• 26% never want to interact with a chatbot in any scenario. 
  • Younger customers are more likely to appreciate chatbots, as Gen Z/Millennials made up 32% of those who prefer them. 
  • Gen Xers made up 21% of those that preferred chatbots. 
  • Only 5% of Baby Boomers preferred interacting with a chatbot

Recent Advances in Chatbots

Improved Natural Language Processing (NLP): NLP has made it more and more difficult for users to tell if they’re interacting with a chatbot or an actual human. Some occasional glitches and grammatical errors still occur, but nonetheless, NLP has become more and more capable of understanding and responding to human languages. 

Increased Use of Machine Learning (ML): ML has allowed chatbots to improve their ability to respond to human inquiries. It can be used to train chatbots to recognise patterns in human language and eventually generate more natural and engaging conversations.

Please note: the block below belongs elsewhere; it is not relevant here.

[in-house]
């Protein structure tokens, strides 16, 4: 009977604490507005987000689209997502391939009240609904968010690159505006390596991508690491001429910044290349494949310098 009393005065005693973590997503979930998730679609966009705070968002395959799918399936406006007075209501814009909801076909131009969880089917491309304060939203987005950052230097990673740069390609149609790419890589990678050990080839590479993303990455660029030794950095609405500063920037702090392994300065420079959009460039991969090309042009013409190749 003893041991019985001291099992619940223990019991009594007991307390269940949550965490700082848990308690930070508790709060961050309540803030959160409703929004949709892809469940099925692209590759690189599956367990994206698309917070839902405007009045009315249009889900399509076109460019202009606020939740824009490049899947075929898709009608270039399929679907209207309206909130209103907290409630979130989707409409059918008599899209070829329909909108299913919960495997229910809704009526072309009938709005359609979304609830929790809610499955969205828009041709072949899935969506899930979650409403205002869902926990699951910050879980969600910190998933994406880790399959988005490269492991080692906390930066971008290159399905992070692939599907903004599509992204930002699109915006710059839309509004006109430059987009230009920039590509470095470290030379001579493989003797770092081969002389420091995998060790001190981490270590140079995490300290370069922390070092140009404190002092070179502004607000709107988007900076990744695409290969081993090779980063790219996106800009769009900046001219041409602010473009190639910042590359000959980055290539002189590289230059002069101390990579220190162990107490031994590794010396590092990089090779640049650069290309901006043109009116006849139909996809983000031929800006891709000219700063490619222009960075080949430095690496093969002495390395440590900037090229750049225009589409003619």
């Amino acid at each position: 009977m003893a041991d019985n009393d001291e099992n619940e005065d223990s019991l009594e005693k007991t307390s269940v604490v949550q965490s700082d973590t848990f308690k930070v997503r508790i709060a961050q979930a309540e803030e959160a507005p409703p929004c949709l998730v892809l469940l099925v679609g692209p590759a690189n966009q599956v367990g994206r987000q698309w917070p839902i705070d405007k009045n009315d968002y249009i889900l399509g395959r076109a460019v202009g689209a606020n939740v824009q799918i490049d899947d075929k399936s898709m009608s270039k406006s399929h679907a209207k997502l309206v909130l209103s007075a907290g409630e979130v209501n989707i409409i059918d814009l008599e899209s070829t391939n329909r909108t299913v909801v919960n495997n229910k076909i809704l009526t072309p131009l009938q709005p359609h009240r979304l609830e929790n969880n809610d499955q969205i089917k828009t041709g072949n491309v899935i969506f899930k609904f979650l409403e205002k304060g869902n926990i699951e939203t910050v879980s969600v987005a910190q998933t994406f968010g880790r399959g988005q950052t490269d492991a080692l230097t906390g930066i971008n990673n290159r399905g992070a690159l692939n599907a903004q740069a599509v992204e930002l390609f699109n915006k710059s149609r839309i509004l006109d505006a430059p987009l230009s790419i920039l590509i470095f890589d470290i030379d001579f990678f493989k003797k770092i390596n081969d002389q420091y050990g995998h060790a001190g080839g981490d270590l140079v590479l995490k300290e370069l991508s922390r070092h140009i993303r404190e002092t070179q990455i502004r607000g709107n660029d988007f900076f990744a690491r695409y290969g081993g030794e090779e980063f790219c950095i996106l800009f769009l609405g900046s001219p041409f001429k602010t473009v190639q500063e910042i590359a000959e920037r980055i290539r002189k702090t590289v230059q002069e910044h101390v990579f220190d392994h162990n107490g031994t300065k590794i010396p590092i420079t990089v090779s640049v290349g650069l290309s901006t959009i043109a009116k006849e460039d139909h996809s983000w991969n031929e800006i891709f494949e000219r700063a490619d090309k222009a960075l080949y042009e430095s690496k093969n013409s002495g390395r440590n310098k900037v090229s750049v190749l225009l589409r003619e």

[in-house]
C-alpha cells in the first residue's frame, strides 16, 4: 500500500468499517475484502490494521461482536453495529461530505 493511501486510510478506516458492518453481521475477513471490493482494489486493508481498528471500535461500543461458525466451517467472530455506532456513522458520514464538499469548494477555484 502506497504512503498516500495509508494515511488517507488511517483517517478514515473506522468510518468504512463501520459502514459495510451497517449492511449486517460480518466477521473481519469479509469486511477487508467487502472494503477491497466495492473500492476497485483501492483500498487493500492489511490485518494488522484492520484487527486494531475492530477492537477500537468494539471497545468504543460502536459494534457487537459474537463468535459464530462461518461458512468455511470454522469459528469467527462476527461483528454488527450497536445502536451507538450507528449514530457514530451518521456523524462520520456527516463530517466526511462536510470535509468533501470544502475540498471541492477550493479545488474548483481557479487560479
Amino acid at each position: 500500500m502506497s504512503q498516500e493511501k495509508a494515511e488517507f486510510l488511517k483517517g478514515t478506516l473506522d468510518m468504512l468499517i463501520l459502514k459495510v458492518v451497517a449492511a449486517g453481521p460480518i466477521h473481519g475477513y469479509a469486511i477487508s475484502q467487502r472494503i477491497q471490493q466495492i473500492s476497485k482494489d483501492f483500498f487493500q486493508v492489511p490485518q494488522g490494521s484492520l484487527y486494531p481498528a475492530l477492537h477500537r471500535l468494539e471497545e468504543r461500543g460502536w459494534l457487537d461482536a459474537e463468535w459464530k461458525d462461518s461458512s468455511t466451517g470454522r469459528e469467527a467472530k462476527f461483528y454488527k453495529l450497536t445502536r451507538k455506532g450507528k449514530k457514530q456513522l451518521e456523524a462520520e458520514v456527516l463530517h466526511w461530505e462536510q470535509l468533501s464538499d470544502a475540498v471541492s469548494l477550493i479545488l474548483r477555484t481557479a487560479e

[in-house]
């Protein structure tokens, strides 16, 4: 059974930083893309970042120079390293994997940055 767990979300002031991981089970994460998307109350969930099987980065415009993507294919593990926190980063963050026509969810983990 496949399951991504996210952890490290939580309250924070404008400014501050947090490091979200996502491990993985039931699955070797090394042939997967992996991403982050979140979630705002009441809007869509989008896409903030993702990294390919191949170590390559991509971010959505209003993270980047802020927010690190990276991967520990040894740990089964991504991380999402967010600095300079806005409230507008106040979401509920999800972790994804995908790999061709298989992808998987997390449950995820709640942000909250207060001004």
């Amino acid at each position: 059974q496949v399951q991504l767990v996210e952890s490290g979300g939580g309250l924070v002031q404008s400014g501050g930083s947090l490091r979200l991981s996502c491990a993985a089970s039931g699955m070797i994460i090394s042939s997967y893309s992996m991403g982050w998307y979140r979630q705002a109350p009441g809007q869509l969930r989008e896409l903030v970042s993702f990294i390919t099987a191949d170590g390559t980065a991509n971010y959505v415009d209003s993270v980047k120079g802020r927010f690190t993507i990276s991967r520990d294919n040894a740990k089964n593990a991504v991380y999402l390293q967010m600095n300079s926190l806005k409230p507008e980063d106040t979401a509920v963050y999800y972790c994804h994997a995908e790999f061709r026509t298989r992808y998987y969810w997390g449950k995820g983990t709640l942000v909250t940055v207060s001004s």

Multilingual Features: If you were losing customers due to language barriers and not being able to support them, then chatbots might be the way to go. They can now be taught to support multiple languages, which would allow your business to potentially widen its customer base! 

Enhanced Integrations: Chatbots can now be integrated with multiple platforms including social media, messaging apps, your business’s website, and beyond. This gives your users a seamless experience across multiple channels. 

How People are Responding to Chatbots

As we mentioned before, there’s a positive trend happening when it comes to chatbots. In our recent study across seven industries, we found that 20% of the customers now prefer to interact with chatbots. That’s up from 13% in 2021. If it’s been a while since you’ve interacted with one, give it another try. You might be pleasantly surprised with what it’s capable of. Different companies, industries, and services are going to have varying levels of customer service when it comes to their individual chatbots because the data they collect varies vastly. Just know that every time you speak to a chatbot, you’re contributing to it becoming better for you and other customers as well!